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Thinking about becoming a Landlord? You need to know the rules!

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Safety tips for new
landlords to keep your tenants safe, and you on the right side of the Law

If you’re considering
taking the leap by offering a home to rent, then you’re going to need to know
the rules of how to present and maintain a safe home for your tenants.
There
are certain obligations which you must meet, and you will need the appropriate
certificates too, so I’ve written this blog to help you to know and understand
the steps you’re going to need to take.

 In my view, there’s nothing too onerous here
and all the legislation is designed to keep your tenants safe, and you able to
get a good night’s kip at night without worrying about them hurting themselves
in your house- so it’s a win-win situation.

The best first step I
always think is to put yourself into role as the most miserable doom merchant
you know.
Yes- that person who always sees the worst possible scenario of
any situation- everyone knows one of these people; either at work, or perhaps
you’re even married to one.

Yes, put on that yellow health and safety helmet and go
around your property with a view to working out what could possibly be a danger
to anyone living there. In other words-
risk assess your property.

You’re looking for
trip hazards, fire hazards, and electrical hazards- the works
.

In other words, ask yourself the question: What could possibly go wrong in this room?

Now, you may find your imagination runs riot, or you may well spot some things you didn’t notice before: rickety plug sockets, windows which don’t open properly, or gas fires which date back to a former age.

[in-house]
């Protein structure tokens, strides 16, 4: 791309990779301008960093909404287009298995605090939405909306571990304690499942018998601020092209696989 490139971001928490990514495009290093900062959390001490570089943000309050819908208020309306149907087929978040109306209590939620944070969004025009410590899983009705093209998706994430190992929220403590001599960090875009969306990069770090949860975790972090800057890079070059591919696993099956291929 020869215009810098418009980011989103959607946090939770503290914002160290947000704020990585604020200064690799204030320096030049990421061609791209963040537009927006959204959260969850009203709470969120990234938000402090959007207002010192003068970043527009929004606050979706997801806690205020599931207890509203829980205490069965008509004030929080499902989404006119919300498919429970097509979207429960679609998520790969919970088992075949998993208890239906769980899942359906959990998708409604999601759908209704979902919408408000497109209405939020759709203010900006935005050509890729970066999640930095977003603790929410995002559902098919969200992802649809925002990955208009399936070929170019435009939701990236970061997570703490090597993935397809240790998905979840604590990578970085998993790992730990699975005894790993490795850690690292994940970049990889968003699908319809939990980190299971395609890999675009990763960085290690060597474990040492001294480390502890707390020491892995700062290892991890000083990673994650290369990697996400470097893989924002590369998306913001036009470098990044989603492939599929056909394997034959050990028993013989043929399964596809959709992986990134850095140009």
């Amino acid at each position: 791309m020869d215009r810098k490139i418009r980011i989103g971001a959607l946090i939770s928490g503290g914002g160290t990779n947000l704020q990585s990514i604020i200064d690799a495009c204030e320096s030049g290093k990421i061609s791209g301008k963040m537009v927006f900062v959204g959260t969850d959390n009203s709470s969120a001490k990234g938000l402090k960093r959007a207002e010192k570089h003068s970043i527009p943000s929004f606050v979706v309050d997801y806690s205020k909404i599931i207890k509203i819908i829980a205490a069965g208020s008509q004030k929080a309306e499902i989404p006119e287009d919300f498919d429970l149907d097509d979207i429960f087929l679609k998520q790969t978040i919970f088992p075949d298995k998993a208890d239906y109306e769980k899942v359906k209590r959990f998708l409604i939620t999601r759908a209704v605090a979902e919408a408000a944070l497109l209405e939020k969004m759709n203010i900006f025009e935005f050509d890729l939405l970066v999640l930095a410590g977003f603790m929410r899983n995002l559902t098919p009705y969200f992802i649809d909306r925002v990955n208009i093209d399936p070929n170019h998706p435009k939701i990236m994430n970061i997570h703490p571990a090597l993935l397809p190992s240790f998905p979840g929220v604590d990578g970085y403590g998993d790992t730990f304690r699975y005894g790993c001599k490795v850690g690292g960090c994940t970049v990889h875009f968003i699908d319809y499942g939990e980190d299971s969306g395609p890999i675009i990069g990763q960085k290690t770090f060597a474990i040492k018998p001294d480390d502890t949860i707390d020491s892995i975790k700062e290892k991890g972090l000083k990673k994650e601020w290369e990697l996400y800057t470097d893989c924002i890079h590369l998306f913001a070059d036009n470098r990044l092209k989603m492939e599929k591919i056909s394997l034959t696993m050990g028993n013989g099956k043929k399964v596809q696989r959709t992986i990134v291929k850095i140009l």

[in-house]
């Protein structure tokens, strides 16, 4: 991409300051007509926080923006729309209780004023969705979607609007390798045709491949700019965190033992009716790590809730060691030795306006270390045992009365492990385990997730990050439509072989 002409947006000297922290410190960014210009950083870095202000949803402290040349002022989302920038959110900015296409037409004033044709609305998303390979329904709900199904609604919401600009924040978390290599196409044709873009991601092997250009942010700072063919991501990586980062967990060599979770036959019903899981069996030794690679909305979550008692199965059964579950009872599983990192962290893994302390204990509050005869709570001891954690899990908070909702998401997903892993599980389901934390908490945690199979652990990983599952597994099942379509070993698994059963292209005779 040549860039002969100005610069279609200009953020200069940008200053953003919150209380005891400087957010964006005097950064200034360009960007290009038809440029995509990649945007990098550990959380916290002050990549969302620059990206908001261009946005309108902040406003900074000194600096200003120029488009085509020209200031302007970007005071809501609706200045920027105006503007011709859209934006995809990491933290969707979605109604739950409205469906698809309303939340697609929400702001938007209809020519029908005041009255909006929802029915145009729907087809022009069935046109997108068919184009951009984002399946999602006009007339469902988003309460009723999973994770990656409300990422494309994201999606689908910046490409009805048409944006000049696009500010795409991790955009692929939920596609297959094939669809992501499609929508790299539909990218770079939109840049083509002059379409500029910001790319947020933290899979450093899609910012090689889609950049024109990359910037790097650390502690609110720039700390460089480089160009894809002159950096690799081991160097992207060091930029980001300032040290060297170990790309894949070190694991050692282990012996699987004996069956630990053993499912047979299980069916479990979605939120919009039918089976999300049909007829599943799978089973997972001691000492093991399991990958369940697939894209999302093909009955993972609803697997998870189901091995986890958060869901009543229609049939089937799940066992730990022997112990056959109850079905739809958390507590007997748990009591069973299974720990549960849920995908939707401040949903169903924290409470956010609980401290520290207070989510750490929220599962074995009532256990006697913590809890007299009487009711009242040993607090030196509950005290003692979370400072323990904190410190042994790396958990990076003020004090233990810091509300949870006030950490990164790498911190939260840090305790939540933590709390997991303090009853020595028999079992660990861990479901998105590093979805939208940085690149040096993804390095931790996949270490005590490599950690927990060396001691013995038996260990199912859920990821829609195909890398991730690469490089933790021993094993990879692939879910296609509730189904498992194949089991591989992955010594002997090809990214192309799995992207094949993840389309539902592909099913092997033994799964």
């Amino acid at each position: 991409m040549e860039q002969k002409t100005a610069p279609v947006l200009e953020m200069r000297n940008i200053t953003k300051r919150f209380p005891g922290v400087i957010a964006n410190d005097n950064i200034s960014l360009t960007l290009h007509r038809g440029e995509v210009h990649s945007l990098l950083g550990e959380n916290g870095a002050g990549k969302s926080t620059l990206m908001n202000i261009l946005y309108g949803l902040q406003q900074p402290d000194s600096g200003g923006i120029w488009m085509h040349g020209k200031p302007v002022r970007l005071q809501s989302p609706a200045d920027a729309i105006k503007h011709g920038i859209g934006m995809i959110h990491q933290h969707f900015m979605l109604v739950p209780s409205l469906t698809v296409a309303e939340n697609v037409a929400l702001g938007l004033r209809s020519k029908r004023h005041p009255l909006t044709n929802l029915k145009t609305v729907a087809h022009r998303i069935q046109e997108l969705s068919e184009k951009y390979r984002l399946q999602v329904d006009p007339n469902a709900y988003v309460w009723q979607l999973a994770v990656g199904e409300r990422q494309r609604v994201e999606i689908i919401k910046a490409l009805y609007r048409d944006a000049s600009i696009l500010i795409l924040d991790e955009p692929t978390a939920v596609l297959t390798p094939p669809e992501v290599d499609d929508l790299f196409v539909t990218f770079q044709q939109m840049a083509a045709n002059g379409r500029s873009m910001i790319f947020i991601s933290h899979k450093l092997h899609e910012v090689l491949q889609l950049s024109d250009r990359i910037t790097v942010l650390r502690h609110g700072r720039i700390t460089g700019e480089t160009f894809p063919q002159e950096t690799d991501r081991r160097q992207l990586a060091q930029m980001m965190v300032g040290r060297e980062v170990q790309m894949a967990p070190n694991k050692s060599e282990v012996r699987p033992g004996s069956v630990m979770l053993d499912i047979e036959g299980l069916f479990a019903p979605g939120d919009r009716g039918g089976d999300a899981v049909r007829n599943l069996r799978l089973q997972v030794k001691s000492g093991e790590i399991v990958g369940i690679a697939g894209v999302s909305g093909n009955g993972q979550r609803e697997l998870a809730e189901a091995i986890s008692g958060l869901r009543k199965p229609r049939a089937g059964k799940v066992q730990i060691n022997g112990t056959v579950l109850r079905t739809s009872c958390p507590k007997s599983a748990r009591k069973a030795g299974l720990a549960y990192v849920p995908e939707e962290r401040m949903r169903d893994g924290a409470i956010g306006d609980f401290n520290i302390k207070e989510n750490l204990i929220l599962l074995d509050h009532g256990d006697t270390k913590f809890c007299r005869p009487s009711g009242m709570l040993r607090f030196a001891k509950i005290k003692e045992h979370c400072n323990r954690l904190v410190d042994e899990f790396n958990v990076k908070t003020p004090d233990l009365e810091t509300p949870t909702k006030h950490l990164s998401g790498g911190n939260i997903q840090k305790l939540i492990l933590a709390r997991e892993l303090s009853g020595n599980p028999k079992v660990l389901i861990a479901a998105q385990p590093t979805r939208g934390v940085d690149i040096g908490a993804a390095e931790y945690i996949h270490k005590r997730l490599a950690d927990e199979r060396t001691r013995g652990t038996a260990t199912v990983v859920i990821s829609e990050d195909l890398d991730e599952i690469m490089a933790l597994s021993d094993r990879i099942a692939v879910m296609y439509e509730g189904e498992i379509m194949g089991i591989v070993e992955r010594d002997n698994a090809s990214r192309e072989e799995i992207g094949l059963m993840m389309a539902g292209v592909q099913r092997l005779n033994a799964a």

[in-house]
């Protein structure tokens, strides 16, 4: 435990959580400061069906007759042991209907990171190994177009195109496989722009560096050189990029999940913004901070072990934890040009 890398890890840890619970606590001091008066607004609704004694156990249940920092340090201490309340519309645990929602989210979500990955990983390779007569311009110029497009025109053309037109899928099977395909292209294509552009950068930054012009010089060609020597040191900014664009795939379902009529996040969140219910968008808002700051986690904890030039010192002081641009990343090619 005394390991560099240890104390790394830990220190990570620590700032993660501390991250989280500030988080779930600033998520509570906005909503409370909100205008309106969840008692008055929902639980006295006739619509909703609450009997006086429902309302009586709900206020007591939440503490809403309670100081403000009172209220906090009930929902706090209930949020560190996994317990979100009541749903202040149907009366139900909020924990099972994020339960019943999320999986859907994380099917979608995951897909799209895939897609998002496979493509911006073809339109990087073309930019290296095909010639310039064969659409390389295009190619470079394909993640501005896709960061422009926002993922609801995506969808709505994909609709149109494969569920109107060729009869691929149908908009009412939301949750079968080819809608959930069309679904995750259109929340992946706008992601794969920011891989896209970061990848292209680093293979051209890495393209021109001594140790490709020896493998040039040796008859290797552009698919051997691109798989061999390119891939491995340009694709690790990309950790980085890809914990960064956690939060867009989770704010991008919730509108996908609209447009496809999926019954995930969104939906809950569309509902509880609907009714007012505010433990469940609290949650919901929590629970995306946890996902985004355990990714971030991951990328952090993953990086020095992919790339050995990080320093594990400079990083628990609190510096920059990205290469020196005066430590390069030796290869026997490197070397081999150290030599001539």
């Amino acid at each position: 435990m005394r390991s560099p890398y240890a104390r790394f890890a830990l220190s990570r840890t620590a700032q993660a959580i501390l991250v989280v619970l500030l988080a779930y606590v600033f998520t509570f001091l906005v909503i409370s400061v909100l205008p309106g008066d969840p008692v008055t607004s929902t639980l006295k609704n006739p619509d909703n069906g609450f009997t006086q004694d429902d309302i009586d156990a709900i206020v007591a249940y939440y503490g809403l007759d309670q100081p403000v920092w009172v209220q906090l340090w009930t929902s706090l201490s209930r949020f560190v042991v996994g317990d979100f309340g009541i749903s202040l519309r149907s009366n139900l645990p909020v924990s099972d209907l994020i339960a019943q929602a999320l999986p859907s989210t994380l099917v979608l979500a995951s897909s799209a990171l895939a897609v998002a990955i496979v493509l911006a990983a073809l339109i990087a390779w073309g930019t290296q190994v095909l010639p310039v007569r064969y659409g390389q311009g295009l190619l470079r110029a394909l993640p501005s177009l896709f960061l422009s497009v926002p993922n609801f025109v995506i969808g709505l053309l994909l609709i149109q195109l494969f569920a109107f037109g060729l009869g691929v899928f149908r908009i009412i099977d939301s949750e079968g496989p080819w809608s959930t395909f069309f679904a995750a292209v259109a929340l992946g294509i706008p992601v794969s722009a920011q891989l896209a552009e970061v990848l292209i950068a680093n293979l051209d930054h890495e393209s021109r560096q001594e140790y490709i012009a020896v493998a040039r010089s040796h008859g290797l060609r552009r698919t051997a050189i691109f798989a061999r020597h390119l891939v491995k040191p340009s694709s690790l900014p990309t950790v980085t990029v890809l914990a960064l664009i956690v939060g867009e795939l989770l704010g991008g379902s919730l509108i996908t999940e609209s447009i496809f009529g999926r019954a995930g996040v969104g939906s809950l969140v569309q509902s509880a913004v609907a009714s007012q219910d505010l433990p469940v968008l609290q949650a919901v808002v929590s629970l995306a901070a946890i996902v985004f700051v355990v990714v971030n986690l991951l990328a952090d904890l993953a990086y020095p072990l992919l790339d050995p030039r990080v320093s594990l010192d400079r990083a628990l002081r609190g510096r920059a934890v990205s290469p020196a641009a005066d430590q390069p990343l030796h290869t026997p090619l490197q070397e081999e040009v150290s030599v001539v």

Next it’s time to get the experts in and yes, part with some money, and get some certificates to prove that you have done so.

In a nutshell, you are looking at: gas safety, electrical safety, fire safety and energy efficiency.

Let’s look at each
one of the rules in detail:

Electrical Services,
Inspections and Testing for Landlords

It is the landlord’s responsibility to ensure that the electrical installation and appliances are in proper working order throughout a tenancy and are safe when any new tenancy begins.

electrical safety certificate
You're going to need an electrical safety certificate

Where to start? Our
tip: get an EICR report done: an Electrical installation Condition Report
.

In our view, this is an extremely important document, as the
qualified electrician will check the whole electrical system in your property
and tell you whether there are any recommendations to ensure that you’re
providing a safe home, or one which may present any dangers.

Our tip to landlords:
don’t wing it- fix it!

The very last thing
you want to happen is that your tenant is hurt by dodgy electrics in your
property
which you knew could present a danger: your insurance could be
invalidated and local authorities can take action to enforce electrical safety
in residential accommodation under the Housing Health and Safety Rating System
(HHSRS).

Remember, the rules are that you are providing your tenants with a safe home.

Are you offering
electrical appliances within your letting property?

Portable Electrical
Appliance (PAT) Testing

Although PAT testing
is left to the landlord’s discretion,
the Electrical Safety Council’s
Guidance recommends portable appliance testing to satisfy the obligation to
ensure that any portable electrical appliances which the landlord provides
under the tenancy are safe at the point of letting, and at periodic intervals
after that.

Our tip: don’t take any risks with your tenants’ safety- have a good visual inspection over these items at the beginning and end of each tenancy to check for any signs of loose wiring or scorching, and if you are in any doubt replace them.

Landlords are required by law to ensure that when tenants
move in the electrical installation in a rented property is safe and is and